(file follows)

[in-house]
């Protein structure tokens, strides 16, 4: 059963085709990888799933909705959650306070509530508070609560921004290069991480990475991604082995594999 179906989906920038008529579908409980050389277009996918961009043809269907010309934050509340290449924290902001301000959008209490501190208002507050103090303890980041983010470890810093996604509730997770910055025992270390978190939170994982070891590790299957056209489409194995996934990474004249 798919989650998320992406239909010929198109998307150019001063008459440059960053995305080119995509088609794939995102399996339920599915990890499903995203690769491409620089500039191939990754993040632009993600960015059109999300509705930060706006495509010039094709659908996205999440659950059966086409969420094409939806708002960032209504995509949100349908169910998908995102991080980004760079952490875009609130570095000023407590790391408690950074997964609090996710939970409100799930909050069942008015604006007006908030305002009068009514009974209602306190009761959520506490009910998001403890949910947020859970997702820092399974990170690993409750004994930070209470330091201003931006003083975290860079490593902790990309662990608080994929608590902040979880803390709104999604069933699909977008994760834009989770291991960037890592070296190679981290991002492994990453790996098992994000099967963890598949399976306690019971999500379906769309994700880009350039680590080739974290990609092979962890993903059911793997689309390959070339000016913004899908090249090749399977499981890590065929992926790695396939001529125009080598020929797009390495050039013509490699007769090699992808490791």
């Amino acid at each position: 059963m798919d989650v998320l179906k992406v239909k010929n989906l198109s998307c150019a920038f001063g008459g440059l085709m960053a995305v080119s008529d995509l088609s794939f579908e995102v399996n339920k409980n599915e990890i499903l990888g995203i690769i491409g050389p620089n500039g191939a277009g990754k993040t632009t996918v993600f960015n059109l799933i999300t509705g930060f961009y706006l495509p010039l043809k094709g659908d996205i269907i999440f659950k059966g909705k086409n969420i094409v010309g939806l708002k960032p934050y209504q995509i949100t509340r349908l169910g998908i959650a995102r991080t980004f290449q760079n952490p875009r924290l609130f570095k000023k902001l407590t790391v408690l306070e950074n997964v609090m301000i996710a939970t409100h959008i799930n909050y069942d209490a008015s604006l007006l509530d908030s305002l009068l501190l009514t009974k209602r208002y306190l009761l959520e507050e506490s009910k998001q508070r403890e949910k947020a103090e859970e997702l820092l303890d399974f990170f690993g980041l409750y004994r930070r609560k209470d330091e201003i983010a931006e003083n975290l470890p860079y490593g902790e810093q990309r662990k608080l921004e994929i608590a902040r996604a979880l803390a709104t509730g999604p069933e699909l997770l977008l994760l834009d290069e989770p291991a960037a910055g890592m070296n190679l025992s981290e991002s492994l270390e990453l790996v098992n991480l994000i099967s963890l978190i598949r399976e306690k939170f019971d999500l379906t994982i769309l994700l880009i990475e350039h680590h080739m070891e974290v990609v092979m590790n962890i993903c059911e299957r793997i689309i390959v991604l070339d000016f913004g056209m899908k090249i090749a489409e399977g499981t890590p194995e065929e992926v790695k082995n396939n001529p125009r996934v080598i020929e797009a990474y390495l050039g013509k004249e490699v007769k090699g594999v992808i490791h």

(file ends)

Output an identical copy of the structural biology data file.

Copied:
[in-house]
């Protein structure tokens, strides 16, 4: 059963085709990888799933909705959650306070509530508070609560921004290069991480990475991604082995594999 179906989906920038008529579908409980050389277009996918961009043809269907010309934050509340290449924290902001301000959008209490501190208002507050103090303890980041983010470890810093996604509730997770910055025992270390978190939170994982070891590790299957056209489409194995996934990474004249 798919989650998320992406239909010929198109998307150019001063008459440059960053995305080119995509088609794939995102399996339920599915990890499903995203690769491409620089500039191939990754993040632009993600960015059109999300509705930060706006495509010039094709659908996205999440659950059966086409969420094409939806708002960032209504995509949100349908169910998908995102991080980004760079952490875009609130570095000023407590790391408690950074997964609090996710939970409100799930909050069942008015604006007006908030305002009068009514009974209602306190009761959520506490009910998001403890949910947020859970997702820092399974990170690993409750004994930070209470330091201003931006003083975290860079490593902790990309662990608080994929608590902040979880803390709104999604069933699909977008994760834009989770291991960037890592070296190679981290991002492994990453790996098992994000099967963890598949399976306690019971999500379906769309994700880009350039680590080739974290990609092979962890993903059911793997689309390959070339000016913004899908090249090749399977499981890590065929992926790695396939001529125009080598020929797009390495050039013509490699007769090699992808490791």
């Amino acid at each position: 059963m798919d989650v998320l179906k992406v239909k010929n989906l198109s998307c150019a920038f001063g008459g440059l085709m960053a995305v080119s008529d995509l088609s794939f579908e995102v399996n339920k409980n599915e990890i499903l990888g995203i690769i491409g050389p620089n500039g191939a277009g990754k993040t632009t996918v993600f960015n059109l799933i999300t509705g930060f961009y706006l495509p010039l043809k094709g659908d996205i269907i999440f659950k059966g909705k086409n969420i094409v010309g939806l708002k960032p934050y209504q995509i949100t509340r349908l169910g998908i959650a995102r991080t980004f290449q760079n952490p875009r924290l609130f570095k000023k902001l407590t790391v408690l306070e950074n997964v609090m301000i996710a939970t409100h959008i799930n909050y069942d209490a008015s604006l007006l509530d908030s305002l009068l501190l009514t009974k209602r208002y306190l009761l959520e507050e506490s009910k998001q508070r403890e949910k947020a103090e859970e997702l820092l303890d399974f990170f690993g980041l409750y004994r930070r609560k209470d330091e201003i983010a931006e003083n975290l470890p860079y490593g902790e810093q990309r662990k608080l921004e994929i608590a902040r996604a979880l803390a709104t509730g999604p069933e699909l997770l977008l994760l834009d290069e989770p291991a960037a910055g890592m070296n190679l025992s981290e991002s492994l270390e990453l790996v098992n991480l994000i099967s963890l978190i598949r399976e306690k939170f019971d999500l379906t994982i769309l994700l880009i990475e350039h680590h080739m070891e974290v990609v092979m590790n962890i993903c059911e299957r793997i689309i390959v991604l070339d000016f913004g056209m899908k090249i090749a489409e399977g499981t890590p194995e065929e992926v790695k082995n396939n001529p125009r996934v080598i020929e797009a990474y390495l050039g013509k004249e490699v007769k090699g594999v992808i490791h």